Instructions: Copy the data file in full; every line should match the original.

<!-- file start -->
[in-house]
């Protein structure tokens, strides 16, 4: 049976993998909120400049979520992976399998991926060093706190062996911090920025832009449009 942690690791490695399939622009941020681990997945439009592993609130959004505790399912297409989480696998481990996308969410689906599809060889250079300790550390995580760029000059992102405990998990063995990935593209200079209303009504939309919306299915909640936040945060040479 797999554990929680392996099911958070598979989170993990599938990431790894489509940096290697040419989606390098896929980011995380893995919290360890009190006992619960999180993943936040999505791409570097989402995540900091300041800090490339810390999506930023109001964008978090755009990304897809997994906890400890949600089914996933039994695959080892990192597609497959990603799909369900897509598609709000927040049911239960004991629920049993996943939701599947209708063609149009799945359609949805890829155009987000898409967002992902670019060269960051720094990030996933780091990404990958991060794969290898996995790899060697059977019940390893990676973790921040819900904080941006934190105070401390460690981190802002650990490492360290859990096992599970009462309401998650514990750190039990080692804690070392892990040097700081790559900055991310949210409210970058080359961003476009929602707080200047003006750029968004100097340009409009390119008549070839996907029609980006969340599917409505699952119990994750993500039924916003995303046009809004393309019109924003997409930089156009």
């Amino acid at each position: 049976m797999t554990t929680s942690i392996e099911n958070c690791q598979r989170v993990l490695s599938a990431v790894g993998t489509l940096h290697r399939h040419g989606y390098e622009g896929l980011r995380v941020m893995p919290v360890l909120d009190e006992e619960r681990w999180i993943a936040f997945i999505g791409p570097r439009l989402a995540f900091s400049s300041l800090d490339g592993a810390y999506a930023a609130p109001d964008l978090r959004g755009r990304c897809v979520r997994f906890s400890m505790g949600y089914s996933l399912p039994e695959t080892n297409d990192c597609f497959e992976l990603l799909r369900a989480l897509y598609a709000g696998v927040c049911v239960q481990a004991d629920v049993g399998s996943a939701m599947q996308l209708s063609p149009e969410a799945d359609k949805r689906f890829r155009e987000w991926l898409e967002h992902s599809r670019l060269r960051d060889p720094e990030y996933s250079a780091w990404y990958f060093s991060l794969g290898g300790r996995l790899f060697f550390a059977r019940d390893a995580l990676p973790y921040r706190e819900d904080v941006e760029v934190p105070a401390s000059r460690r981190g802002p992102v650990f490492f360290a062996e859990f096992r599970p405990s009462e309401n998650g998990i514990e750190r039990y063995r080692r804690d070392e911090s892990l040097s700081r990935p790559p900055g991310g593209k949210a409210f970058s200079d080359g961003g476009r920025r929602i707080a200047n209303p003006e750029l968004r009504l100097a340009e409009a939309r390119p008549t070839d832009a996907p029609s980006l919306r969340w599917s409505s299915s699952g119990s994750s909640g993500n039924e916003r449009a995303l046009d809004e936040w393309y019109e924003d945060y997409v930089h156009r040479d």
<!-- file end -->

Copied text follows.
[in-house]
């Protein structure tokens, strides 16, 4: 049976993998909120400049979520992976399998991926060093706190062996911090920025832009449009 942690690791490695399939622009941020681990997945439009592993609130959004505790399912297409989480696998481990996308969410689906599809060889250079300790550390995580760029000059992102405990998990063995990935593209200079209303009504939309919306299915909640936040945060040479 797999554990929680392996099911958070598979989170993990599938990431790894489509940096290697040419989606390098896929980011995380893995919290360890009190006992619960999180993943936040999505791409570097989402995540900091300041800090490339810390999506930023109001964008978090755009990304897809997994906890400890949600089914996933039994695959080892990192597609497959990603799909369900897509598609709000927040049911239960004991629920049993996943939701599947209708063609149009799945359609949805890829155009987000898409967002992902670019060269960051720094990030996933780091990404990958991060794969290898996995790899060697059977019940390893990676973790921040819900904080941006934190105070401390460690981190802002650990490492360290859990096992599970009462309401998650514990750190039990080692804690070392892990040097700081790559900055991310949210409210970058080359961003476009929602707080200047003006750029968004100097340009409009390119008549070839996907029609980006969340599917409505699952119990994750993500039924916003995303046009809004393309019109924003997409930089156009």
């Amino acid at each position: 049976m797999t554990t929680s942690i392996e099911n958070c690791q598979r989170v993990l490695s599938a990431v790894g993998t489509l940096h290697r399939h040419g989606y390098e622009g896929l980011r995380v941020m893995p919290v360890l909120d009190e006992e619960r681990w999180i993943a936040f997945i999505g791409p570097r439009l989402a995540f900091s400049s300041l800090d490339g592993a810390y999506a930023a609130p109001d964008l978090r959004g755009r990304c897809v979520r997994f906890s400890m505790g949600y089914s996933l399912p039994e695959t080892n297409d990192c597609f497959e992976l990603l799909r369900a989480l897509y598609a709000g696998v927040c049911v239960q481990a004991d629920v049993g399998s996943a939701m599947q996308l209708s063609p149009e969410a799945d359609k949805r689906f890829r155009e987000w991926l898409e967002h992902s599809r670019l060269r960051d060889p720094e990030y996933s250079a780091w990404y990958f060093s991060l794969g290898g300790r996995l790899f060697f550390a059977r019940d390893a995580l990676p973790y921040r706190e819900d904080v941006e760029v934190p105070a401390s000059r460690r981190g802002p992102v650990f490492f360290a062996e859990f096992r599970p405990s009462e309401n998650g998990i514990e750190r039990y063995r080692r804690d070392e911090s892990l040097s700081r990935p790559p900055g991310g593209k949210a409210f970058s200079d080359g961003g476009r920025r929602i707080a200047n209303p003006e750029l968004r009504l100097a340009e409009a939309r390119p008549t070839d832009a996907p029609s980006l919306r969340w599917s409505s299915s699952g119990s994750s909640g993500n039924e916003r449009a995303l046009d809004e936040w393309y019109e924003d945060y997409v930089h156009r040479d």